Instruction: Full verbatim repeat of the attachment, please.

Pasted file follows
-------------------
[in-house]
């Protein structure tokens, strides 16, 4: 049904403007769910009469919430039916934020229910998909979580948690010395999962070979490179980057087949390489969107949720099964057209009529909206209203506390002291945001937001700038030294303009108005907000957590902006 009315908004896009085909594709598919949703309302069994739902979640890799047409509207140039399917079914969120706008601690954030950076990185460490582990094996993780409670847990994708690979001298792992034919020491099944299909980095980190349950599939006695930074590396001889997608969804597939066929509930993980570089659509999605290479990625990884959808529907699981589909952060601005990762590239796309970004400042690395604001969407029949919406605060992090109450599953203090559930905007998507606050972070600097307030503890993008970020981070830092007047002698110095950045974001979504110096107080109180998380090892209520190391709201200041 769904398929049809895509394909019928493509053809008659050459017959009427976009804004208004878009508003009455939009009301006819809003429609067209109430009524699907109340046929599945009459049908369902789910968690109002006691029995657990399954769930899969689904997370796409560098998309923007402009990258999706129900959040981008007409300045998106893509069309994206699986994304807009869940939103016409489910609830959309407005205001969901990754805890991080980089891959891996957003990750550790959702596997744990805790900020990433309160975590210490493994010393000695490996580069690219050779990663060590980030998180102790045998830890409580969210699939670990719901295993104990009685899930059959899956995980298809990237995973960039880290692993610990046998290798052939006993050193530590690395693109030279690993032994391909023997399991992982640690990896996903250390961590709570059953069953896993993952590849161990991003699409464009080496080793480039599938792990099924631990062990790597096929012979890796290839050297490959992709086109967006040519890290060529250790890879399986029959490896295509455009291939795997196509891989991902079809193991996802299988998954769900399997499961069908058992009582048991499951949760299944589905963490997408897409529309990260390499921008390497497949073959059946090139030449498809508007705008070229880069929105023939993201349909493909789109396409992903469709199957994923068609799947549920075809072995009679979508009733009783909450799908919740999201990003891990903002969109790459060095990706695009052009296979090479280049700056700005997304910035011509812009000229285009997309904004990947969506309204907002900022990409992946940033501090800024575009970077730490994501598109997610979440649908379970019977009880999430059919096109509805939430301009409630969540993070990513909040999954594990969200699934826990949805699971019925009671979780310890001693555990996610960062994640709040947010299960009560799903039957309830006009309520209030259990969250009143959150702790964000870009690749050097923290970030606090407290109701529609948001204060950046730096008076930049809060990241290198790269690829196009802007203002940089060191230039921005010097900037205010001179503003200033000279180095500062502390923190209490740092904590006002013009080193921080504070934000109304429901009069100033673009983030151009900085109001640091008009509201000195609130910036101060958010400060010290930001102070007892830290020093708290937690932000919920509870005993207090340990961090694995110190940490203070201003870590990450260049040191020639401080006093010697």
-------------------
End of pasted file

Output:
[in-house]
């Protein structure tokens, strides 16, 4: 049904403007769910009469919430039916934020229910998909979580948690010395999962070979490179980057087949390489969107949720099964057209009529909206209203506390002291945001937001700038030294303009108005907000957590902006 009315908004896009085909594709598919949703309302069994739902979640890799047409509207140039399917079914969120706008601690954030950076990185460490582990094996993780409670847990994708690979001298792992034919020491099944299909980095980190349950599939006695930074590396001889997608969804597939066929509930993980570089659509999605290479990625990884959808529907699981589909952060601005990762590239796309970004400042690395604001969407029949919406605060992090109450599953203090559930905007998507606050972070600097307030503890993008970020981070830092007047002698110095950045974001979504110096107080109180998380090892209520190391709201200041 769904398929049809895509394909019928493509053809008659050459017959009427976009804004208004878009508003009455939009009301006819809003429609067209109430009524699907109340046929599945009459049908369902789910968690109002006691029995657990399954769930899969689904997370796409560098998309923007402009990258999706129900959040981008007409300045998106893509069309994206699986994304807009869940939103016409489910609830959309407005205001969901990754805890991080980089891959891996957003990750550790959702596997744990805790900020990433309160975590210490493994010393000695490996580069690219050779990663060590980030998180102790045998830890409580969210699939670990719901295993104990009685899930059959899956995980298809990237995973960039880290692993610990046998290798052939006993050193530590690395693109030279690993032994391909023997399991992982640690990896996903250390961590709570059953069953896993993952590849161990991003699409464009080496080793480039599938792990099924631990062990790597096929012979890796290839050297490959992709086109967006040519890290060529250790890879399986029959490896295509455009291939795997196509891989991902079809193991996802299988998954769900399997499961069908058992009582048991499951949760299944589905963490997408897409529309990260390499921008390497497949073959059946090139030449498809508007705008070229880069929105023939993201349909493909789109396409992903469709199957994923068609799947549920075809072995009679979508009733009783909450799908919740999201990003891990903002969109790459060095990706695009052009296979090479280049700056700005997304910035011509812009000229285009997309904004990947969506309204907002900022990409992946940033501090800024575009970077730490994501598109997610979440649908379970019977009880999430059919096109509805939430301009409630969540993070990513909040999954594990969200699934826990949805699971019925009671979780310890001693555990996610960062994640709040947010299960009560799903039957309830006009309520209030259990969250009143959150702790964000870009690749050097923290970030606090407290109701529609948001204060950046730096008076930049809060990241290198790269690829196009802007203002940089060191230039921005010097900037205010001179503003200033000279180095500062502390923190209490740092904590006002013009080193921080504070934000109304429901009069100033673009983030151009900085109001640091008009509201000195609130910036101060958010400060010290930001102070007892830290020093708290937690932000919920509870005993207090340990961090694995110190940490203070201003870590990450260049040191020639401080006093010697």